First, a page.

February 2016: Psychonomic Bulletin & Review
Marcus Rothkirch, Apoorva Rajiv Madipakkam, Erik Rehn, Philipp Sterzer
Direct gaze is a potent non-verbal signal that establishes a communicative connection between two individuals, setting the course for further interactions. Although consciously perceived faces with direct gaze have been shown to capture attention, it is unknown whether an attentional preference for these socially meaningful stimuli exists even in the absence of awareness. In two experiments, we recorded participants' eye movements while they were exposed to faces with direct and averted gaze rendered invisible by interocular suppression...
October 2015: Cognition
Jamie Ward, Michael J Banissy
Mirror-touch synesthesia (MTS) is the conscious experience of tactile sensations induced by seeing someone else touched. This paper considers two different, although not mutually exclusive, theoretical explanations and, in the final section, considers the relation between MTS and other forms of synesthesia and also other kinds of vicarious perception (e.g., contagious yawning). The Threshold Theory explains MTS in terms of hyper-activity within a mirror system for touch and/or pain. This offers a good account for some of the evidence (e...
2015: Cognitive Neuroscience
Aymen Ben Abbes, Emmanuelle Gavault, Thierry Ripoll
We conducted a series of experiments to explore how the spatial configuration of objects influences the selection and the processing of these objects in a visual short-term memory task. We designed a new experiment in which participants had to memorize 4 targets presented among 4 distractors. Targets were cued during the presentation of distractor objects. Their locations varied according to 4 spatial configurations. From the first to the last configuration, the distance between targets' locations was progressively increased...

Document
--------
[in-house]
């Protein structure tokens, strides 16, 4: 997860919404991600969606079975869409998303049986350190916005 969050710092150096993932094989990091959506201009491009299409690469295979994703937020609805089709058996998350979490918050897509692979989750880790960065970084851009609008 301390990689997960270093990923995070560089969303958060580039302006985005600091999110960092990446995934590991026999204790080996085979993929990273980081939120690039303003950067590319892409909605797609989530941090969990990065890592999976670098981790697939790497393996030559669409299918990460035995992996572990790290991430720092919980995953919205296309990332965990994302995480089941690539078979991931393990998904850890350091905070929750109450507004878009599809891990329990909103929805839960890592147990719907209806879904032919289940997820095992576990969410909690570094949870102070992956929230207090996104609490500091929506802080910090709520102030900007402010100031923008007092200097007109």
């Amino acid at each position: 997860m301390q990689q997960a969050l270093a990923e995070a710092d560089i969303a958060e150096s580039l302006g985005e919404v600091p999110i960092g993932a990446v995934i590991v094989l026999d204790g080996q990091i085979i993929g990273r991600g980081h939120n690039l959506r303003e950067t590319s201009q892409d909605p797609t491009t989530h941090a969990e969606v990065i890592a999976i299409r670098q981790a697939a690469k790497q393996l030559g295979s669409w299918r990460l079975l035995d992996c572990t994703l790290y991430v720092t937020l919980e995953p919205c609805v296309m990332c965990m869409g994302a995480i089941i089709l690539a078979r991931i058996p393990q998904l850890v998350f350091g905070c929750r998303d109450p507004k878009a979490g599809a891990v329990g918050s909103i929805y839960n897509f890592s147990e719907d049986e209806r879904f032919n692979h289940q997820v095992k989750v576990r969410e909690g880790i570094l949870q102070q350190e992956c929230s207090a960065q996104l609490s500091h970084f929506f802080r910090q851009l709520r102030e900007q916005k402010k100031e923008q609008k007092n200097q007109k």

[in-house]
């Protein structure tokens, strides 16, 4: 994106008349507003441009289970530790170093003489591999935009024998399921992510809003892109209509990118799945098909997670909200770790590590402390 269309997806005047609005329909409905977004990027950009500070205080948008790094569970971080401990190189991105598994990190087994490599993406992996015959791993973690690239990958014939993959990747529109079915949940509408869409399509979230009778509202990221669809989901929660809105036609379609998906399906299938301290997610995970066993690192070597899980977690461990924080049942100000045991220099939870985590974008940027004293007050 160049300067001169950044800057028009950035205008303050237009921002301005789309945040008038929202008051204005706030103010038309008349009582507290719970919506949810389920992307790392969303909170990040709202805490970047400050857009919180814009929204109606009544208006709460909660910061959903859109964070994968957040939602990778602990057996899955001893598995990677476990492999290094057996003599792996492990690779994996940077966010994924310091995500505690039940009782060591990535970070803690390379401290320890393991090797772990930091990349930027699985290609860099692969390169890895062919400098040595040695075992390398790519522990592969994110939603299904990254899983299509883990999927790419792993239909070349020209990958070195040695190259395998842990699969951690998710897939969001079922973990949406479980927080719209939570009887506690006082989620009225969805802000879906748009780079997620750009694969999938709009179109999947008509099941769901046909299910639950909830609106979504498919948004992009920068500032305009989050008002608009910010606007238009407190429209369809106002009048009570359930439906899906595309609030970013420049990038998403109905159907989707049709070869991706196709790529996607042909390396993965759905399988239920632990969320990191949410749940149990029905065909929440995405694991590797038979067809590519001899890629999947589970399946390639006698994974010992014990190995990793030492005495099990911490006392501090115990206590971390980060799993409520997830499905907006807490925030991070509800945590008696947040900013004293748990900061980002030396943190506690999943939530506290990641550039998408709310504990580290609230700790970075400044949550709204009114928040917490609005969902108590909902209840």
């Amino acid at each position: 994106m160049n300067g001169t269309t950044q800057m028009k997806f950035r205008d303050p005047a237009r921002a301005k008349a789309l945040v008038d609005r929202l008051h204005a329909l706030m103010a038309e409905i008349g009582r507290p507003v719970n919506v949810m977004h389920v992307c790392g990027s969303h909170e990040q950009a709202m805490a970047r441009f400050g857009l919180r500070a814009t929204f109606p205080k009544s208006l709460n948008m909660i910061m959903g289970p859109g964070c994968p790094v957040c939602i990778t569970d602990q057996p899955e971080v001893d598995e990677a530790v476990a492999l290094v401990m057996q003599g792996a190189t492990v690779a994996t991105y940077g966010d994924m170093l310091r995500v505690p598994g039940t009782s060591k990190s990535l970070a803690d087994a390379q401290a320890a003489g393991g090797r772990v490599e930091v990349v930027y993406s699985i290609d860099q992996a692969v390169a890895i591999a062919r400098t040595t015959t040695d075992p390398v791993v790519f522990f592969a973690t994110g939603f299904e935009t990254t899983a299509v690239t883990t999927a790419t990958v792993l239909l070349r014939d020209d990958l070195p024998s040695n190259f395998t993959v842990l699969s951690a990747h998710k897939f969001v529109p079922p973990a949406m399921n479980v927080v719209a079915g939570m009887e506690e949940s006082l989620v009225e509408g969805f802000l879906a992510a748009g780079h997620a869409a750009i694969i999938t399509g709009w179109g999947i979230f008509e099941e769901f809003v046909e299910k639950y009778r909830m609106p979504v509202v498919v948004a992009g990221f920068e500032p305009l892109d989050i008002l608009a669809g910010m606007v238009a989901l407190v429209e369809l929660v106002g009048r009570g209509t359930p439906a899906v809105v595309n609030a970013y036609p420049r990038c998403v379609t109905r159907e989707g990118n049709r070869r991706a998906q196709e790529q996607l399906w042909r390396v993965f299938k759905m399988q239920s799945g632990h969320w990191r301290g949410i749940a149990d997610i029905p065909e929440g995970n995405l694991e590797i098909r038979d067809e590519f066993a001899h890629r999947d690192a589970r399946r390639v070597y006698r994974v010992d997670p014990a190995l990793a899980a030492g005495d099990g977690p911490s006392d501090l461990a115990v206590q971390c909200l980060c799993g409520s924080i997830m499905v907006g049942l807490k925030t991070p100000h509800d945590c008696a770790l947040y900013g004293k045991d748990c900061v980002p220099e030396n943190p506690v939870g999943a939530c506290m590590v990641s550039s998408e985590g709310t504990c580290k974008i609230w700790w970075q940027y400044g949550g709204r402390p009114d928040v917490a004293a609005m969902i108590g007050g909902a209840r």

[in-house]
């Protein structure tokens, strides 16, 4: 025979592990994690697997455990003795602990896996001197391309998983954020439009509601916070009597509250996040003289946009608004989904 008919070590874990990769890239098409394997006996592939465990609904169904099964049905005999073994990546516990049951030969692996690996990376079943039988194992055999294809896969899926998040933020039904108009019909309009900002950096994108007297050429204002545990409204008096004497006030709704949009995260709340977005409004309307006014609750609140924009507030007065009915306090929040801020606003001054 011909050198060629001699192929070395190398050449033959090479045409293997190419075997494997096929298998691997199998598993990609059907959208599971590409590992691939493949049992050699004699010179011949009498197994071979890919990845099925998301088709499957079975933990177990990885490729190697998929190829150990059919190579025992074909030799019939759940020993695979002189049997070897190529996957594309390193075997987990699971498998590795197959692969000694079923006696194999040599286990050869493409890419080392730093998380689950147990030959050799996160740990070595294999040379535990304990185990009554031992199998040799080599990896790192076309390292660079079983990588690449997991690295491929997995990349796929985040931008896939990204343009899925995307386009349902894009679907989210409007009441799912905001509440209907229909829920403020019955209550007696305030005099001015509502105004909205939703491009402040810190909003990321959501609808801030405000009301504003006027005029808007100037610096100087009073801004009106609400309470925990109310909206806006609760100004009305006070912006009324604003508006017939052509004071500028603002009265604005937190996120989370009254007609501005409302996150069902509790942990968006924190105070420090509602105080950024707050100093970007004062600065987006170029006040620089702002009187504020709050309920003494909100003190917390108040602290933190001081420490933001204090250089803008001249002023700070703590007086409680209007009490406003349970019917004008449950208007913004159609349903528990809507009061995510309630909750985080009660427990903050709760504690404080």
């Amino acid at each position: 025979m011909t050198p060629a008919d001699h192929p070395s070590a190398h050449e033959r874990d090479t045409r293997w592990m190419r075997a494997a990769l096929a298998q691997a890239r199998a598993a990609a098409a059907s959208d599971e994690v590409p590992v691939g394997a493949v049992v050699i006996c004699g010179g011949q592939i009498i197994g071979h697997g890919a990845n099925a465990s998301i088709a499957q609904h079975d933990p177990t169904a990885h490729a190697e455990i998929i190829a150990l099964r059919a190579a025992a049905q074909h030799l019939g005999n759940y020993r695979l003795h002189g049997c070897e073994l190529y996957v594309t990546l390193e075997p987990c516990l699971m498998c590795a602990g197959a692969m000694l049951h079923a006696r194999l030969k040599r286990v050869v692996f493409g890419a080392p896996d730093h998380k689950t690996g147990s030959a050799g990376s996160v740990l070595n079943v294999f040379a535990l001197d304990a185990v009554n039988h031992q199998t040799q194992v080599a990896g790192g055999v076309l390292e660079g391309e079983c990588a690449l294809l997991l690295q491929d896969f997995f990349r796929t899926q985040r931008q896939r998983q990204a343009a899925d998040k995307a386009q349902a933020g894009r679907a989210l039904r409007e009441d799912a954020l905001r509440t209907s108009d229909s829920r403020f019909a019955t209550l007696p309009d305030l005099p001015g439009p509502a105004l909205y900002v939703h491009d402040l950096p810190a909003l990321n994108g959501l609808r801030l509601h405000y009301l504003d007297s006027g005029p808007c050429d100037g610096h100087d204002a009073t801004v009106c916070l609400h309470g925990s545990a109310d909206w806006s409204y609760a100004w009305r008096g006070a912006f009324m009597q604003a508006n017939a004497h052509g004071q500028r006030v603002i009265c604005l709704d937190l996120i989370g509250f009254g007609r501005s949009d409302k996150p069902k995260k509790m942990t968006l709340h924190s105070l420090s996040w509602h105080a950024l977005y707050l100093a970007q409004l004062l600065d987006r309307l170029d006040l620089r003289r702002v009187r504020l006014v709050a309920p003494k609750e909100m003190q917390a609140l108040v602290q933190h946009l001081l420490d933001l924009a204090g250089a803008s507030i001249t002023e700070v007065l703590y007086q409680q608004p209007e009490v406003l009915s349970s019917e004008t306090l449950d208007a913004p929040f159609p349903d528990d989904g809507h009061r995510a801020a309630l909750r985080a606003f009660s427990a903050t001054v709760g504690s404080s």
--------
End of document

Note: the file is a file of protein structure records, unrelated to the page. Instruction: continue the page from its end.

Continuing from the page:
2014: Advances in Cognitive Psychology
Takeo Watanabe, Yuka Sasaki
Visual perceptual learning (VPL) is long-term performance increase resulting from visual perceptual experience. Task-relevant VPL of a feature results from training of a task on the feature relevant to the task. Task-irrelevant VPL arises as a result of exposure to the feature irrelevant to the trained task. At least two serious problems exist. First, there is the controversy over which stage of information processing is changed in association with task-relevant VPL. Second, no model has ever explained both task-relevant and task-irrelevant VPL...
January 3, 2015: Annual Review of Psychology
Bruno G Breitmeyer, Evelina Tapia
Developments in visual neuroscience and neural-network modeling indicate the existence of separate pathways for the processing of form and surface attributes of a visual object. In line with prior theoretical proposals, it is assumed that the processing of form can be explicit or conscious only as or after the surface property such as color is filled in. In conjunction with extant psychophysical findings, these developments point to interesting distinctions between nonconscious and conscious processing of these attributes, specifically in relation to distinguishable temporal dynamics...
2011: Advances in Cognitive Psychology